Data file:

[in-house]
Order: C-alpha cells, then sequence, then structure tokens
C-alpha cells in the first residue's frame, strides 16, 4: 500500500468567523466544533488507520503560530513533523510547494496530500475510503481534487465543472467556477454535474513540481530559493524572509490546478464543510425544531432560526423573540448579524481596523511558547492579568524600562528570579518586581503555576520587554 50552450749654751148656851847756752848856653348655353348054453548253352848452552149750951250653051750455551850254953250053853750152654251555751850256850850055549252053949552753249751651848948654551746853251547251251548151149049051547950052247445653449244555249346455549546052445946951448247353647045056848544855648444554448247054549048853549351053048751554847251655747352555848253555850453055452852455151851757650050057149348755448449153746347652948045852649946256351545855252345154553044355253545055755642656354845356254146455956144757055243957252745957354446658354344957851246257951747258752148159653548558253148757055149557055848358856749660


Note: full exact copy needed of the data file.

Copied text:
[in-house]
Order: C-alpha cells, then sequence, then structure tokens
C-alpha cells in the first residue's frame, strides 16, 4: 500500500468567523466544533488507520503560530513533523510547494496530500475510503481534487465543472467556477454535474513540481530559493524572509490546478464543510425544531432560526423573540448579524481596523511558547492579568524600562528570579518586581503555576520587554 50552450749654751148656851847756752848856653348655353348054453548253352848452552149750951250653051750455551850254953250053853750152654251555751850256850850055549252053949552753249751651848948654551746853251547251251548151149049051547950052247445653449244555249346455549546052445946951448247353647045056848544855648444554448247054549048853549351053048751554847251655747352555848253555850453055452852455151851757650050057149348755448449153746347652948045852649946256351545855252345154553044355253545055755642656354845356254146455956144757055243957252745957354446658354344957851246257951747258752148159653548558253148757055149557055848358856749660